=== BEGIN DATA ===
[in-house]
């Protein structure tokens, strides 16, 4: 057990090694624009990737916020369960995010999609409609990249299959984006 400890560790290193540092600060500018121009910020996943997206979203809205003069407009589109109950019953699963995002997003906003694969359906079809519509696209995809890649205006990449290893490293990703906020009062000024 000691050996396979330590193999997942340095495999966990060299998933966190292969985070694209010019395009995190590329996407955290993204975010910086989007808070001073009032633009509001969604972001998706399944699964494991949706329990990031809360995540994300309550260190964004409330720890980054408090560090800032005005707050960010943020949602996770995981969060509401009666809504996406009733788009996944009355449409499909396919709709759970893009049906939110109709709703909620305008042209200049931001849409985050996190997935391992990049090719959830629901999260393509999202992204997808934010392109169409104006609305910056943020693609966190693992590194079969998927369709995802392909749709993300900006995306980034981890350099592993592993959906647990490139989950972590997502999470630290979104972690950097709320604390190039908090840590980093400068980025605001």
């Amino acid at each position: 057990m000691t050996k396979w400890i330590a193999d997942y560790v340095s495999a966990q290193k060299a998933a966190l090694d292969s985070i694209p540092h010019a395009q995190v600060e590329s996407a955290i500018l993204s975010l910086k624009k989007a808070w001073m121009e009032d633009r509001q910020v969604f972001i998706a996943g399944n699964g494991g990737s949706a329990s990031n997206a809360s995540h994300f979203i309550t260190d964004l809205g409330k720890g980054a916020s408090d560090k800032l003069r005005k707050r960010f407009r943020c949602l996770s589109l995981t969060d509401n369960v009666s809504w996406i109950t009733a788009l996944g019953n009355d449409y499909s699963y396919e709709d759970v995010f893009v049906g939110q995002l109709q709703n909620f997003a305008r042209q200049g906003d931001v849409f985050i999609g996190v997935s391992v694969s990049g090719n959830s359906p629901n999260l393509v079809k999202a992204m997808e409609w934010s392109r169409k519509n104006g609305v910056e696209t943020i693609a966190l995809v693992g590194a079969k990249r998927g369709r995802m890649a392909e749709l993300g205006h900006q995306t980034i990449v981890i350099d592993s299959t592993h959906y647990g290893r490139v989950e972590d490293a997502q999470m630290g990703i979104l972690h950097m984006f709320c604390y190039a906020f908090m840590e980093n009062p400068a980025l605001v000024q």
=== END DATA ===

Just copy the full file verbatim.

[in-house]
């Protein structure tokens, strides 16, 4: 057990090694624009990737916020369960995010999609409609990249299959984006 400890560790290193540092600060500018121009910020996943997206979203809205003069407009589109109950019953699963995002997003906003694969359906079809519509696209995809890649205006990449290893490293990703906020009062000024 000691050996396979330590193999997942340095495999966990060299998933966190292969985070694209010019395009995190590329996407955290993204975010910086989007808070001073009032633009509001969604972001998706399944699964494991949706329990990031809360995540994300309550260190964004409330720890980054408090560090800032005005707050960010943020949602996770995981969060509401009666809504996406009733788009996944009355449409499909396919709709759970893009049906939110109709709703909620305008042209200049931001849409985050996190997935391992990049090719959830629901999260393509999202992204997808934010392109169409104006609305910056943020693609966190693992590194079969998927369709995802392909749709993300900006995306980034981890350099592993592993959906647990490139989950972590997502999470630290979104972690950097709320604390190039908090840590980093400068980025605001």
């Amino acid at each position: 057990m000691t050996k396979w400890i330590a193999d997942y560790v340095s495999a966990q290193k060299a998933a966190l090694d292969s985070i694209p540092h010019a395009q995190v600060e590329s996407a955290i500018l993204s975010l910086k624009k989007a808070w001073m121009e009032d633009r509001q910020v969604f972001i998706a996943g399944n699964g494991g990737s949706a329990s990031n997206a809360s995540h994300f979203i309550t260190d964004l809205g409330k720890g980054a916020s408090d560090k800032l003069r005005k707050r960010f407009r943020c949602l996770s589109l995981t969060d509401n369960v009666s809504w996406i109950t009733a788009l996944g019953n009355d449409y499909s699963y396919e709709d759970v995010f893009v049906g939110q995002l109709q709703n909620f997003a305008r042209q200049g906003d931001v849409f985050i999609g996190v997935s391992v694969s990049g090719n959830s359906p629901n999260l393509v079809k999202a992204m997808e409609w934010s392109r169409k519509n104006g609305v910056e696209t943020i693609a966190l995809v693992g590194a079969k990249r998927g369709r995802m890649a392909e749709l993300g205006h900006q995306t980034i990449v981890i350099d592993s299959t592993h959906y647990g290893r490139v989950e972590d490293a997502q999470m630290g990703i979104l972690h950097m984006f709320c604390y190039a906020f908090m840590e980093n009062p400068a980025l605001v000024q």